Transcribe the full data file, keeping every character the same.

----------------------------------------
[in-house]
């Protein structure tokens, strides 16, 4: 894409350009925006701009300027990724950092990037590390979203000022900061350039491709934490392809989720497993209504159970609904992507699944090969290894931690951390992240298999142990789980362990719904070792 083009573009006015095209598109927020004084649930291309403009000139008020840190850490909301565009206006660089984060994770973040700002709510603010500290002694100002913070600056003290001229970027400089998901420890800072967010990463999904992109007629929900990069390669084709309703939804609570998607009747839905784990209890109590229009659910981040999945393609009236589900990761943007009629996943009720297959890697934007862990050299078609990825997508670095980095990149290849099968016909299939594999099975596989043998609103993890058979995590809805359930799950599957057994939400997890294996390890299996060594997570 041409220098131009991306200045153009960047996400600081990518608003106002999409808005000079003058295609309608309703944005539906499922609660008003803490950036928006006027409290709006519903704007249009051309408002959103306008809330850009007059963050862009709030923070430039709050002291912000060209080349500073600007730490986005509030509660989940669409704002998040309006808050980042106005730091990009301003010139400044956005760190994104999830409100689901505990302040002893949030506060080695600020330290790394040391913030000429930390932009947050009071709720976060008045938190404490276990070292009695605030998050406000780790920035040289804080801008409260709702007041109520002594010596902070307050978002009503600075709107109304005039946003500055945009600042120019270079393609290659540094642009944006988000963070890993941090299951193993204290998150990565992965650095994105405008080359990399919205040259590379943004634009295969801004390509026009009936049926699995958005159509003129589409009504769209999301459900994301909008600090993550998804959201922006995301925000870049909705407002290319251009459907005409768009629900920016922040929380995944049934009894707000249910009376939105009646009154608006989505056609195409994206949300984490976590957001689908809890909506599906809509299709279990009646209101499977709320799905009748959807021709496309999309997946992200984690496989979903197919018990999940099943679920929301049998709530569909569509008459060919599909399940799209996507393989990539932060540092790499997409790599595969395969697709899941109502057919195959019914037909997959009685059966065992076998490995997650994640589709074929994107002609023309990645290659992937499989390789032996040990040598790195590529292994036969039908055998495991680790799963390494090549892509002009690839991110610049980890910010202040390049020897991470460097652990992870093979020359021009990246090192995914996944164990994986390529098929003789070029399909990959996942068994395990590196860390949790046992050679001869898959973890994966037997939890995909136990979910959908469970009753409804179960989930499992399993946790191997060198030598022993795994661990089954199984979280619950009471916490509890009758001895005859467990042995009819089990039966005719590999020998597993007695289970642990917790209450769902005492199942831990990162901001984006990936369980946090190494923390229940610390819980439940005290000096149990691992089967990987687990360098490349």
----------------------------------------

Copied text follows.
[in-house]
């Protein structure tokens, strides 16, 4: 894409350009925006701009300027990724950092990037590390979203000022900061350039491709934490392809989720497993209504159970609904992507699944090969290894931690951390992240298999142990789980362990719904070792 083009573009006015095209598109927020004084649930291309403009000139008020840190850490909301565009206006660089984060994770973040700002709510603010500290002694100002913070600056003290001229970027400089998901420890800072967010990463999904992109007629929900990069390669084709309703939804609570998607009747839905784990209890109590229009659910981040999945393609009236589900990761943007009629996943009720297959890697934007862990050299078609990825997508670095980095990149290849099968016909299939594999099975596989043998609103993890058979995590809805359930799950599957057994939400997890294996390890299996060594997570 041409220098131009991306200045153009960047996400600081990518608003106002999409808005000079003058295609309608309703944005539906499922609660008003803490950036928006006027409290709006519903704007249009051309408002959103306008809330850009007059963050862009709030923070430039709050002291912000060209080349500073600007730490986005509030509660989940669409704002998040309006808050980042106005730091990009301003010139400044956005760190994104999830409100689901505990302040002893949030506060080695600020330290790394040391913030000429930390932009947050009071709720976060008045938190404490276990070292009695605030998050406000780790920035040289804080801008409260709702007041109520002594010596902070307050978002009503600075709107109304005039946003500055945009600042120019270079393609290659540094642009944006988000963070890993941090299951193993204290998150990565992965650095994105405008080359990399919205040259590379943004634009295969801004390509026009009936049926699995958005159509003129589409009504769209999301459900994301909008600090993550998804959201922006995301925000870049909705407002290319251009459907005409768009629900920016922040929380995944049934009894707000249910009376939105009646009154608006989505056609195409994206949300984490976590957001689908809890909506599906809509299709279990009646209101499977709320799905009748959807021709496309999309997946992200984690496989979903197919018990999940099943679920929301049998709530569909569509008459060919599909399940799209996507393989990539932060540092790499997409790599595969395969697709899941109502057919195959019914037909997959009685059966065992076998490995997650994640589709074929994107002609023309990645290659992937499989390789032996040990040598790195590529292994036969039908055998495991680790799963390494090549892509002009690839991110610049980890910010202040390049020897991470460097652990992870093979020359021009990246090192995914996944164990994986390529098929003789070029399909990959996942068994395990590196860390949790046992050679001869898959973890994966037997939890995909136990979910959908469970009753409804179960989930499992399993946790191997060198030598022993795994661990089954199984979280619950009471916490509890009758001895005859467990042995009819089990039966005719590999020998597993007695289970642990917790209450769902005492199942831990990162901001984006990936369980946090190494923390229940610390819980439940005290000096149990691992089967990987687990360098490349």